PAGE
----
(Mom warning: this is a fussy post. Don't worry, I'm ok. I'm just whining.)
Given the amount of yard I want to turn into garden, the idea of tearing up, turning, and amending all that soil by hand is daunting. Which is why clever humans who came before me invented tillers, right?
Earlier this year I rented a gas-powered monster of a tiller for a day, and used it to tear up the spot that now houses (most of) my strawberries. And I hated using it. It was noisy, stinky, and honestly pretty terrifying -- I'm not a very large person, and the tiller probably weighed at least a third as much as I do, so when the throttle was open and the thing got into gear it would just...drag me along behind it, bumping alarmingly, until I remembered that letting go of the handles would make it stop. Ugh.
It was also hideously expensive to rent, so much so that buying a smaller electric tiller-cultivator plus a 100-foot outdoor extension cord was barely more expensive than having the gas tiller around for a day. Surely, I thought, if I had a more manageable tiller on hand, I could use it whenever the occasion arose! Whenever I needed to work more amendments into existing beds, or expand what I was working on! So I bought one. And got it assembled. And wheeled it out to the starting line.
And it wouldn't turn on.
Last night I was working on a deadline, trying to get things out of the side of the kitchen bed that I'm about to lose to heat pump installation, so I just fussed for a few minutes, then put it back in the tool shed and changed my plans, moving the refugee plants into different spots in already-workable ground. It's the worst possible time to be transplanting things, I'm pretty sure; there were strawberry plants with flowers and immature berries on them, wobbly bits of mostly-established chard, and a struggling iris being bullied hideously by a pack of dahlias. I don't know if any of them will survive -- but they'll have a better chance than they would have under the heat pump installation, at least.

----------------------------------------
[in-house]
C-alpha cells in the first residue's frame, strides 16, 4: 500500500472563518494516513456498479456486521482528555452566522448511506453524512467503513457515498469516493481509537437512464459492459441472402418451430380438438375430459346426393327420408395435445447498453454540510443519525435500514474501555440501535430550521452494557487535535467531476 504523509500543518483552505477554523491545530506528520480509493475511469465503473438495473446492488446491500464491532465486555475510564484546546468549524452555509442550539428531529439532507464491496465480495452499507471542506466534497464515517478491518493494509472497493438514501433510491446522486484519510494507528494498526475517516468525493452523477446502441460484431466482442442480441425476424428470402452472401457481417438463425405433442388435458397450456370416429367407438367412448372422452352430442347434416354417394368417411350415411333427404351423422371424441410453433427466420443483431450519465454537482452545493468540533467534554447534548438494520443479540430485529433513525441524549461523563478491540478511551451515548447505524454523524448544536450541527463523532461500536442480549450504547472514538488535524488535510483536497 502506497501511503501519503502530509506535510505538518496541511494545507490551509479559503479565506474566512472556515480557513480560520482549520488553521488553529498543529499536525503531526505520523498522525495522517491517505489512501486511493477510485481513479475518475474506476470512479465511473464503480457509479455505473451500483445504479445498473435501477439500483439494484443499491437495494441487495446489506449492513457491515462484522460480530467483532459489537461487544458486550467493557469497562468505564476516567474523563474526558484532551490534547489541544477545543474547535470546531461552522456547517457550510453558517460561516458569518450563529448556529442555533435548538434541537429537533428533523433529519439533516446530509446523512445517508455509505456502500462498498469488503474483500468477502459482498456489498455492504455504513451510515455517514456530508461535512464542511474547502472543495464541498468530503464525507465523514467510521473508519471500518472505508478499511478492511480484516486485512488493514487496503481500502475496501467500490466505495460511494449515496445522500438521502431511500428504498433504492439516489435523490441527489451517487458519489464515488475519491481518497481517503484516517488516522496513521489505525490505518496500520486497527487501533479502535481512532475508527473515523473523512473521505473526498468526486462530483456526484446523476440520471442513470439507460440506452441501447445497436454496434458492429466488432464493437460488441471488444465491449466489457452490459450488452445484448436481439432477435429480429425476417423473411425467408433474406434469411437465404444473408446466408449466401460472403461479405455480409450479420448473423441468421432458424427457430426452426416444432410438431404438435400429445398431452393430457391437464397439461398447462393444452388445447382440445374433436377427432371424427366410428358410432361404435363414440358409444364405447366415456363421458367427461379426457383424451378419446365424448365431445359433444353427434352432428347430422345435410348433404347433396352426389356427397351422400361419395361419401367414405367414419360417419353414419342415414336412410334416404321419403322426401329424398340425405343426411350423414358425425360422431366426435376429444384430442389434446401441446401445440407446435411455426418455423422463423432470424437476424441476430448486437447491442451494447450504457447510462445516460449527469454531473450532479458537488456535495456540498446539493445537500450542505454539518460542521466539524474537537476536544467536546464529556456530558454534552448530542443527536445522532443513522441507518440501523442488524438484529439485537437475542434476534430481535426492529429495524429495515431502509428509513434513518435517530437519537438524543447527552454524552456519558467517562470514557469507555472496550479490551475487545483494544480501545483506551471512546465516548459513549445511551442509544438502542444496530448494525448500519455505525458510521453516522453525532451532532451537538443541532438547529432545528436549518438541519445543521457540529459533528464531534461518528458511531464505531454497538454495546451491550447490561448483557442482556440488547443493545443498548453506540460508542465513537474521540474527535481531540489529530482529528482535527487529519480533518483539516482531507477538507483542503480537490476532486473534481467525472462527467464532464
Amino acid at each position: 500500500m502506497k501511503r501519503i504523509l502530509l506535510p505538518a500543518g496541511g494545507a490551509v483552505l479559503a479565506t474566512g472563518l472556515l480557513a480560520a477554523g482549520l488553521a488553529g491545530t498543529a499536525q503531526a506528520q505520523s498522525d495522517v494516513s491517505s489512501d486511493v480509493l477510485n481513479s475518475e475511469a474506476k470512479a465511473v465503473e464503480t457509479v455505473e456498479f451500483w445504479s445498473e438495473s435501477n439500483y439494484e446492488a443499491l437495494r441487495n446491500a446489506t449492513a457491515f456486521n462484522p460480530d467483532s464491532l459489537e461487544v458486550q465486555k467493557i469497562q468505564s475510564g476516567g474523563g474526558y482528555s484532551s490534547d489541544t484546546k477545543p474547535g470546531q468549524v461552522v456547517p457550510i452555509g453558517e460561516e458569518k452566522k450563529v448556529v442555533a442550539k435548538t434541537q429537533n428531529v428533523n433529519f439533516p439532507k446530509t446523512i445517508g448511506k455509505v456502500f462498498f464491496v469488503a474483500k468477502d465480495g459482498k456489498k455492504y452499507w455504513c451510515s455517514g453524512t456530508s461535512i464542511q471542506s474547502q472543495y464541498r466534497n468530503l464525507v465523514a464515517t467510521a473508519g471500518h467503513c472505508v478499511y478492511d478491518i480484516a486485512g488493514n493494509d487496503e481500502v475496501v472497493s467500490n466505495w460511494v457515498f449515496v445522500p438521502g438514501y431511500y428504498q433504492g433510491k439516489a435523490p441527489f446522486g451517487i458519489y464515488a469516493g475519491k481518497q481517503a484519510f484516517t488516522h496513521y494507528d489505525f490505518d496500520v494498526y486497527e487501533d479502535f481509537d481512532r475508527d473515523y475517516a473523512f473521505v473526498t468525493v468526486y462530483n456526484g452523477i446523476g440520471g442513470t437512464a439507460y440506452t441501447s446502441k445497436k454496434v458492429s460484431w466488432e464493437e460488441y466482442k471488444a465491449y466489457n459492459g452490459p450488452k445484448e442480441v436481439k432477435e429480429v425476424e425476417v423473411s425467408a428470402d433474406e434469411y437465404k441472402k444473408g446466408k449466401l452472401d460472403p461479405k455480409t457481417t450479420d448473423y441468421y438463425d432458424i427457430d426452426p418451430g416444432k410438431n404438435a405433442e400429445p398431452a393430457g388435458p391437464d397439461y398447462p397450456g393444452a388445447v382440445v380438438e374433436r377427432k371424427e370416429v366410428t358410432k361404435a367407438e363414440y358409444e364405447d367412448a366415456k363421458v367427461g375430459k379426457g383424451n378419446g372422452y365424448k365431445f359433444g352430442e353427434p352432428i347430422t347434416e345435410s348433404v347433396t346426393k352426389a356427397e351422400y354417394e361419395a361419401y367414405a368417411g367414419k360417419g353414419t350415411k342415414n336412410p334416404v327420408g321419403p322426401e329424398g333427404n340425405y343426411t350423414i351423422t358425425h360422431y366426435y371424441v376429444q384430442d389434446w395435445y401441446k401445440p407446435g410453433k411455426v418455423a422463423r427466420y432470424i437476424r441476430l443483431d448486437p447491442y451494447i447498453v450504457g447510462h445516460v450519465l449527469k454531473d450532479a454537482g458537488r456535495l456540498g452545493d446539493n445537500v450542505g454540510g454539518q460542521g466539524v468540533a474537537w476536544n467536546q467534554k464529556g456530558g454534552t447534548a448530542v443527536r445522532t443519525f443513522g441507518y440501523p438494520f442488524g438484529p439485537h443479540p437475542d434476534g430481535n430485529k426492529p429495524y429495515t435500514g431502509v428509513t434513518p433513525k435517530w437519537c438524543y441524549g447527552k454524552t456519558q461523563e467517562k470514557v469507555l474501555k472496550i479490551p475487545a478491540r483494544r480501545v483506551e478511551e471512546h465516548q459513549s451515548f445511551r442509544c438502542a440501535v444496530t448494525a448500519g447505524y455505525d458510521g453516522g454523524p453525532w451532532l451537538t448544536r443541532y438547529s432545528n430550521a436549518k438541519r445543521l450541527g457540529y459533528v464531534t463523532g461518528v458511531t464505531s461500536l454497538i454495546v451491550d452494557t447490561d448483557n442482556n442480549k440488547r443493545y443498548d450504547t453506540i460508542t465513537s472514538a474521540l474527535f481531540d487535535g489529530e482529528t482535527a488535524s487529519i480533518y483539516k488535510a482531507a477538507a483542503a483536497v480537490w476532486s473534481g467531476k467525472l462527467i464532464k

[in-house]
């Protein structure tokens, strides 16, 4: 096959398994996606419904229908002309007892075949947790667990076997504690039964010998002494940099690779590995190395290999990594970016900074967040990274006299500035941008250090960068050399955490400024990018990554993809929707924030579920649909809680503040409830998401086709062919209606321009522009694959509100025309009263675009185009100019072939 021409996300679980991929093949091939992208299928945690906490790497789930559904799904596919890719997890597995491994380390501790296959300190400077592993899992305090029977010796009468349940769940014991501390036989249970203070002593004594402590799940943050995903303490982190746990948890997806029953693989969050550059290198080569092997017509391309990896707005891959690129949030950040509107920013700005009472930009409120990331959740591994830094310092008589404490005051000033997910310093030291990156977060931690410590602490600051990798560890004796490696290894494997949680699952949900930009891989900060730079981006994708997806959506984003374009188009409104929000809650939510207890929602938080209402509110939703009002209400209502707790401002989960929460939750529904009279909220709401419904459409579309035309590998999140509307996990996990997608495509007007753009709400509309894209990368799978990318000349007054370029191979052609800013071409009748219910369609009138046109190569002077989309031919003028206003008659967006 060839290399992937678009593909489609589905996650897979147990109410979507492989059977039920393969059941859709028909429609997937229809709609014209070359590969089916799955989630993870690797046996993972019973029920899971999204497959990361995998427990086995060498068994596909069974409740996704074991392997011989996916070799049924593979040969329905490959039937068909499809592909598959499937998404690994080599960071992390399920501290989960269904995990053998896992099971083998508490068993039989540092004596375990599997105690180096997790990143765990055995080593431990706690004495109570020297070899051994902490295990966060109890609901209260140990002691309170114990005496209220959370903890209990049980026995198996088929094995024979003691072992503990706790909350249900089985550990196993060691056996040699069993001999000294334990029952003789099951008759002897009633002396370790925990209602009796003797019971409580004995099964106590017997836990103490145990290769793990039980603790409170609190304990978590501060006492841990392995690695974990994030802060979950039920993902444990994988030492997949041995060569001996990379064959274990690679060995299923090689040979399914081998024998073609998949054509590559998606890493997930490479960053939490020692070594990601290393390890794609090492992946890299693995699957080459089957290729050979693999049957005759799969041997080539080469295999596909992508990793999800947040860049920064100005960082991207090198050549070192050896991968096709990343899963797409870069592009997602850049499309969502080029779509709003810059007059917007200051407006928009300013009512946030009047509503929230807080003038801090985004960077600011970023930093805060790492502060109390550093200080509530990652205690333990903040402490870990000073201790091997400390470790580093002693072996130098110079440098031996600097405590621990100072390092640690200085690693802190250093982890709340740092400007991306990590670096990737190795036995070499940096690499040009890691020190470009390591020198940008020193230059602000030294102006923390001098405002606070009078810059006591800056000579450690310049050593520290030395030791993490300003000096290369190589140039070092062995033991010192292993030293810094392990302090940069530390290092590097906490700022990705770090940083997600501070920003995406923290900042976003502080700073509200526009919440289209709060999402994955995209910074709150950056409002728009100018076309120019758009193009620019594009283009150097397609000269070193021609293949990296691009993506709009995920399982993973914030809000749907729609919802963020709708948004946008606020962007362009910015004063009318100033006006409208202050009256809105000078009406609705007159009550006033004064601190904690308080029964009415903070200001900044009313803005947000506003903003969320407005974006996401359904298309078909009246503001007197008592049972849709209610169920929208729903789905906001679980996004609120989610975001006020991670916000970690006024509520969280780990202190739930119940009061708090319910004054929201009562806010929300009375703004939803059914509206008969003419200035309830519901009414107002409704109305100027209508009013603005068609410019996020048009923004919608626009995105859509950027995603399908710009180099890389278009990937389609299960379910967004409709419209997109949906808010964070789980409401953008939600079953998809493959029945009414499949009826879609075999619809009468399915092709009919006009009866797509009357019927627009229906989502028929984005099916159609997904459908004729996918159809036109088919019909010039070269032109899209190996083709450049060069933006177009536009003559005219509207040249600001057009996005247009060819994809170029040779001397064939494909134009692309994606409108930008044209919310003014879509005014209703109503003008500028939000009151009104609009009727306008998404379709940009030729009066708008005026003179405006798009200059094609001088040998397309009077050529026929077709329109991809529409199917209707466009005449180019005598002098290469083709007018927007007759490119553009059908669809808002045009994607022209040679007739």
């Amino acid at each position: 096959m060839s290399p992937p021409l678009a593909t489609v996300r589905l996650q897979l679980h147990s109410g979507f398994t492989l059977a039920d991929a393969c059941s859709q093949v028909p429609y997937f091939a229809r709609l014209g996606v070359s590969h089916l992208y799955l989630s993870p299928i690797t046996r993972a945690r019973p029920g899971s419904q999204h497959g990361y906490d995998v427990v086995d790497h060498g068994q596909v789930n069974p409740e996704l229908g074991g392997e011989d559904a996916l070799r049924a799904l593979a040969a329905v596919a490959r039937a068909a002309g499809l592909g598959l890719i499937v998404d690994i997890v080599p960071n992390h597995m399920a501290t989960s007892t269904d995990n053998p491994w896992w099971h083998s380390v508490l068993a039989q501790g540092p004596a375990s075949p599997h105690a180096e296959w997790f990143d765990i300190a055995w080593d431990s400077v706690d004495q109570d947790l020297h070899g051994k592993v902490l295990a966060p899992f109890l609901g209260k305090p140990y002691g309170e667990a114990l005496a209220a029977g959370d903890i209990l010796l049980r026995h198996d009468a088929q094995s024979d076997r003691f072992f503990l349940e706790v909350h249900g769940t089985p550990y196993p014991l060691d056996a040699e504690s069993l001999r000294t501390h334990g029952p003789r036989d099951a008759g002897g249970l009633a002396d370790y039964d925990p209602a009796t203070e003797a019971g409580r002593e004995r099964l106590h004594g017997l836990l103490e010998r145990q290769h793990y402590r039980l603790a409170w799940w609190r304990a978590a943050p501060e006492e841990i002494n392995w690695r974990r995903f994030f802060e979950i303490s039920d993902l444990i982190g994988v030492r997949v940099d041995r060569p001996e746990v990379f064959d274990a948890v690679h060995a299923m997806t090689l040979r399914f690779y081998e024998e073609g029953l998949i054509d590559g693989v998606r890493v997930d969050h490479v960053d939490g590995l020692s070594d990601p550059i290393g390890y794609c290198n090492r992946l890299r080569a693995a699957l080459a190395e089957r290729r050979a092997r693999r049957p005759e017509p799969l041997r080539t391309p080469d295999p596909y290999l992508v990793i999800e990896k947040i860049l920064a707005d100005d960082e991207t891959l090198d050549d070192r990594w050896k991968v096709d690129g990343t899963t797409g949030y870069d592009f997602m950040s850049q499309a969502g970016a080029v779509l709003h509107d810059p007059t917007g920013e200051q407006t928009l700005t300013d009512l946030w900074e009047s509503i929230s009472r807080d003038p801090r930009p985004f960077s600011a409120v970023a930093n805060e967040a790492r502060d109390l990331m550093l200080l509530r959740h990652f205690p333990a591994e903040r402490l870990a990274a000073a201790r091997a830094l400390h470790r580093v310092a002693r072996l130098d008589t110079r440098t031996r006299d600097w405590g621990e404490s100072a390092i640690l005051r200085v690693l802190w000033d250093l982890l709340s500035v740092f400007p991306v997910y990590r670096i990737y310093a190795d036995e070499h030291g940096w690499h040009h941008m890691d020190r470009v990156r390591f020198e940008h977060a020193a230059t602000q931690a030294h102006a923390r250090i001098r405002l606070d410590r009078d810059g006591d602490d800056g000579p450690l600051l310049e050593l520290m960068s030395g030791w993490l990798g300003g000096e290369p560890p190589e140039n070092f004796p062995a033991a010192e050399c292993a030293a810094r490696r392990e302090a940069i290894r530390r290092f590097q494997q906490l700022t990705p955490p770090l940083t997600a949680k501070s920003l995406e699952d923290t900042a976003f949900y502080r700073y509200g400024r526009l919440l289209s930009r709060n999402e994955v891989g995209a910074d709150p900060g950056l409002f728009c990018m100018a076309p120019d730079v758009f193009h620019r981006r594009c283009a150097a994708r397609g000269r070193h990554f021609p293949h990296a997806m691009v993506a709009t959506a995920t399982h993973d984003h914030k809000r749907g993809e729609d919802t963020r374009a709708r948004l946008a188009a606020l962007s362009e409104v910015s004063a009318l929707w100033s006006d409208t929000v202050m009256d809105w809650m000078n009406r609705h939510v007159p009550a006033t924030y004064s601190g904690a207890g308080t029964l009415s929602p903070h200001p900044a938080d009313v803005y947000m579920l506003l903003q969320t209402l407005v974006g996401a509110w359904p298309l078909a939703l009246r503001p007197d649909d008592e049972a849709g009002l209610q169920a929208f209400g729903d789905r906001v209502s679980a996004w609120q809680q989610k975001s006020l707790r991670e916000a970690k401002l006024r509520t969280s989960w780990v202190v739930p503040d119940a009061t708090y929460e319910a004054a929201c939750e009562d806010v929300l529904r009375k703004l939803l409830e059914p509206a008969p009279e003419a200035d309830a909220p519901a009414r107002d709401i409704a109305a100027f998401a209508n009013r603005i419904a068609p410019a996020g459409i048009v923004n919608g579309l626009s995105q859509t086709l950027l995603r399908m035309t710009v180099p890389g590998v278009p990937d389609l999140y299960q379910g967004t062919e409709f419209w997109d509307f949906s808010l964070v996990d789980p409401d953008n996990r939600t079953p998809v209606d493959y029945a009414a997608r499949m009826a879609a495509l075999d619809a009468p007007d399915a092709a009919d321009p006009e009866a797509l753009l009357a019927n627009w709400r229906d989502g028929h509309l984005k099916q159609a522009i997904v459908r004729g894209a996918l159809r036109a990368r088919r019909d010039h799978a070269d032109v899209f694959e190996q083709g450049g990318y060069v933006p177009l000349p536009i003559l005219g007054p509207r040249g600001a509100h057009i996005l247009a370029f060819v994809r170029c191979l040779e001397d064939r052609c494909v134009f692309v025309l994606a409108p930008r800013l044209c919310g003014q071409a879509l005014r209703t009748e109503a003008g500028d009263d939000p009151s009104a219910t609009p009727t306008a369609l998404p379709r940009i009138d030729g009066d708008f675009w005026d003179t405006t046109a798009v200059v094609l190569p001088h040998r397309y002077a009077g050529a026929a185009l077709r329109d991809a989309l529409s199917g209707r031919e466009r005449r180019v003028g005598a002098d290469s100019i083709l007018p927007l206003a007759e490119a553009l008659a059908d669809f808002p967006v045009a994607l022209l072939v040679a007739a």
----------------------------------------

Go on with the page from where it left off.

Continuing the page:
On the bright side, while doing the transplanting, I dug up a good dozen plum-sized dahlia bulbs that were choking that lone iris, and they are apparently edible, so I just might peel them and roast them along with the golden beets I have on hand right now.
I was complaining about machinery, wasn't I?
Anyway, I know the next step here is troubleshooting, once I have the time to do it: I hadn't used the outdoor outlet before, so I'll need to test that first, then the extension cord, to see if the problem is there instead of with the tiller itself. Wasn't I just talking about how important it is to give myself permission to fail as part of the learning process? Somehow it's easier when it's not in an area (operation of machinery, a "manly" pursuit) where I'm already self-conscious about not having skills or experience. Hfff. This too shall pass.
This too shall pass, and I'll get enough ground turned to put in corn before the summer really gets going, and maybe we'll get a crop of it. And I'll learn from this. It's a process.